Story posted October 11, 2010
Nine Bowdoin students, and their professors, are going toe-to-toe with astronauts, leading physicists, engineers, and all manner of scientist as participants in the first-ever USA Science & Engineering Festival, Oct. 10-24, 2010, in Washington, D.C.
Described by organizers as "a giant science party on America's front lawn," the free festival is designed to re-invigorate the interest of young people in science, technology, engineering and math by presenting some of the most exciting, educational and entertaining science taking place in the nation. The event is expected to draw more than 100,000 visitors a day.
Bowdoin is one of only two colleges invited to participate in the Festival's Science Expo, Oct. 23-24, the culminating event which features over 1,500 exhibits and interactive presentations by leading institutes, government and federal laboratories, universities, and science and engineering societies.
"I think it's a credit to Bowdoin that they're coming a long distance and they jumped at it with two very exciting exhibits." said Larry Bock '81, executive director of the Festival.
A biochemistry major while at Bowdoin, Bock eventually went on to found Nanosys, a leader in the nanotechnology industry. "We're doing this because we believe that society gets what it celebrates. And we don't celebrate science and engineering enough," he said.
Two teams of Bowdoin students are participating:
Faculty: Eric Chown
Students: John Morrison '11, Brian Jacobel '14, Glen Merritt '11, Danielle McAvoy '13, Edwin Johnson '11.
The team will demonstrate the prowess of its internationally competitive soccer-playing humanoid robots. Visitors will get hands-on opportunities to program the robot to perform their own personalized kick using Bowdoin's unique design system. Demonstration of the robots' visual tracking will allow visitors to see the world through the robot's eyes.
"I think science always needs to have more ambassadors," says Associate Professor of Biology and NeuroscienceHadley Horch, adding: "At least a couple of the students we've invited down have an interest in education, so this will give them some experience—admittedly on a nutty scale, with 6,000 visitors expected at each booth a day."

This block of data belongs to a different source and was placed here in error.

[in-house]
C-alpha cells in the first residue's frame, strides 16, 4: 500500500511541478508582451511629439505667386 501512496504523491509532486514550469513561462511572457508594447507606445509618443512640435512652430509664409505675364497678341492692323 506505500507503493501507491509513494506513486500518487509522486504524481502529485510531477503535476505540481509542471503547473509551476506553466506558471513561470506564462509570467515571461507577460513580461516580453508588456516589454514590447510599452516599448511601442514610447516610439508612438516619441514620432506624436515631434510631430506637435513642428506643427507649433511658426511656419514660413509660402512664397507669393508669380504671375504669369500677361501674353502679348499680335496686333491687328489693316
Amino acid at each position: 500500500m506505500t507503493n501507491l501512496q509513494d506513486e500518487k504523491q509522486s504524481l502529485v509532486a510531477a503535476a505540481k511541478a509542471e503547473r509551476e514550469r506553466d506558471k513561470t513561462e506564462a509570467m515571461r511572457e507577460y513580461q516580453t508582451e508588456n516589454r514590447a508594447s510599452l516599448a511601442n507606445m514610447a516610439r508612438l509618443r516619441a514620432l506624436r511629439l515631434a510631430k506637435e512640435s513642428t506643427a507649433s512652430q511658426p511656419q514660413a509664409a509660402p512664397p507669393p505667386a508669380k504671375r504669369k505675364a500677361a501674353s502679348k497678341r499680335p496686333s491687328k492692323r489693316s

Among the activities planned, visitors can build an underwater robot, chat with a Nobel Laureate, explore the science behind the magic of Hogwarts Academy and see a car that drives itself. Additionally, over 50 stage shows will feature celebrities and science-themed performances. More than 25 satellite events are taking place around the country.
"It's pretty exciting," notes Professor of Computer Science Eric Chown, who has taken Bowdoin's Northern Bites Robocup Team to championship competitions around the globe. "Anytime you get a bunch of people together who are excited about science and showing off what they do, it's very stimulating. I'll go with eyes open and plan to be surprised."
Chown and his team are doing a "test-run" of their demonstration by inviting the Cumberland County 4-H Lego Robotics Group to visit Bowdoin's Computer Lab to try out the activities. "I think it will be a great interaction," says Chown. "The 4-H members are kids ages 7-12, so it's right in line with what the festival is trying to do on a larger scale."
This will be the second major conference Danielle McAvoy '13 has attended within a month. Earlier, the robotics team member attended a Women in Computing conference in Atlanta, Ga.
"I just lucked out," laughs McAvoy. "I think it's really cool to get to talk to all these people. I'm trying to figure out what things there are in computer science and see what I like best. But I'm as excited to have people learn about the robots as I am to see some of the other stuff at the festival."
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